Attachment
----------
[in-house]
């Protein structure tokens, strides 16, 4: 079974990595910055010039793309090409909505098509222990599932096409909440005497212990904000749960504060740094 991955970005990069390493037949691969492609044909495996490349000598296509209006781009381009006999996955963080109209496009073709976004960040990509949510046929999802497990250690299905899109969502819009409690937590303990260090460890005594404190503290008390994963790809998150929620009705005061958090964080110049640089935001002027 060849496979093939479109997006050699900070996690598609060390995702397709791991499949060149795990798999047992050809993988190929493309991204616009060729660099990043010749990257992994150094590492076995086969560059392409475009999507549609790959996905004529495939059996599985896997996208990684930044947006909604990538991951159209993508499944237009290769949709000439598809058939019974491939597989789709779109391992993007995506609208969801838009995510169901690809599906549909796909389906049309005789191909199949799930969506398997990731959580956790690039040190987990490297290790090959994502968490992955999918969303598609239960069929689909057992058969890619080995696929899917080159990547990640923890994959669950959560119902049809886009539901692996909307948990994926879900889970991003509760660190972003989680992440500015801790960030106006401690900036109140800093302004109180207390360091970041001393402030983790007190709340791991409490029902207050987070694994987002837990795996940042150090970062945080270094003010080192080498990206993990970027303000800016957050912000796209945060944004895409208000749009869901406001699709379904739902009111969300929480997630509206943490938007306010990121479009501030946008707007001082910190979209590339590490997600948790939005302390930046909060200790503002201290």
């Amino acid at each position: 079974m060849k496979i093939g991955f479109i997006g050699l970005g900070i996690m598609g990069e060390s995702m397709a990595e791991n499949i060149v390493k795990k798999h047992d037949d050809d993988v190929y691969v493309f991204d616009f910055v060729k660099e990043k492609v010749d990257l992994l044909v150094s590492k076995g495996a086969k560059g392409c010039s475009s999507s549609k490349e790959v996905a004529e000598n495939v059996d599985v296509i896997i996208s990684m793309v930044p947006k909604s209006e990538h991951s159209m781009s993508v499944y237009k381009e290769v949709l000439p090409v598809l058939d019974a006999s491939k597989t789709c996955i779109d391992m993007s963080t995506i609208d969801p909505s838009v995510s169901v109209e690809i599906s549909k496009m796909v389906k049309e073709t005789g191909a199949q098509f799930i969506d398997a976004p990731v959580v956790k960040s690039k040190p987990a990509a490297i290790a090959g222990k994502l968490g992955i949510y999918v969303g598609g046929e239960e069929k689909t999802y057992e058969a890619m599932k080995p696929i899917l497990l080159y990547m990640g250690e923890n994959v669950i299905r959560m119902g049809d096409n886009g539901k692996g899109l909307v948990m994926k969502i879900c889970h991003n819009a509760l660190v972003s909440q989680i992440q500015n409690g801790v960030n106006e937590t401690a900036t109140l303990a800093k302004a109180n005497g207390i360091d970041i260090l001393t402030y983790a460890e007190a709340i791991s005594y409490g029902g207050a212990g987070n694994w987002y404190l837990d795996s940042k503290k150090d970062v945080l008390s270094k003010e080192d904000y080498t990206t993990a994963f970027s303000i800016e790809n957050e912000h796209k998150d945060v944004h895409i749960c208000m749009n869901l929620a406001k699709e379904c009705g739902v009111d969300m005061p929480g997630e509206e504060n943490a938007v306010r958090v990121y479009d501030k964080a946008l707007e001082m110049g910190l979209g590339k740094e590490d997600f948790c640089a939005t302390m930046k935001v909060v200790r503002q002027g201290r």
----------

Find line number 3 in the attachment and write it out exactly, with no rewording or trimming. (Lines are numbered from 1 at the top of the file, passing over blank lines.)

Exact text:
């Amino acid at each position: 079974m060849k496979i093939g991955f479109i997006g050699l970005g900070i996690m598609g990069e060390s995702m397709a990595e791991n499949i060149v390493k795990k798999h047992d037949d050809d993988v190929y691969v493309f991204d616009f910055v060729k660099e990043k492609v010749d990257l992994l044909v150094s590492k076995g495996a086969k560059g392409c010039s475009s999507s549609k490349e790959v996905a004529e000598n495939v059996d599985v296509i896997i996208s990684m793309v930044p947006k909604s209006e990538h991951s159209m781009s993508v499944y237009k381009e290769v949709l000439p090409v598809l058939d019974a006999s491939k597989t789709c996955i779109d391992m993007s963080t995506i609208d969801p909505s838009v995510s169901v109209e690809i599906s549909k496009m796909v389906k049309e073709t005789g191909a199949q098509f799930i969506d398997a976004p990731v959580v956790k960040s690039k040190p987990a990509a490297i290790a090959g222990k994502l968490g992955i949510y999918v969303g598609g046929e239960e069929k689909t999802y057992e058969a890619m599932k080995p696929i899917l497990l080159y990547m990640g250690e923890n994959v669950i299905r959560m119902g049809d096409n886009g539901k692996g899109l909307v948990m994926k969502i879900c889970h991003n819009a509760l660190v972003s909440q989680i992440q500015n409690g801790v960030n106006e937590t401690a900036t109140l303990a800093k302004a109180n005497g207390i360091d970041i260090l001393t402030y983790a460890e007190a709340i791991s005594y409490g029902g207050a212990g987070n694994w987002y404190l837990d795996s940042k503290k150090d970062v945080l008390s270094k003010e080192d904000y080498t990206t993990a994963f970027s303000i800016e790809n957050e912000h796209k998150d945060v944004h895409i749960c208000m749009n869901l929620a406001k699709e379904c009705g739902v009111d969300m005061p929480g997630e509206e504060n943490a938007v306010r958090v990121y479009d501030k964080a946008l707007e001082m110049g910190l979209g590339k740094e590490d997600f948790c640089a939005t302390m930046k935001v909060v200790r503002q002027g201290r």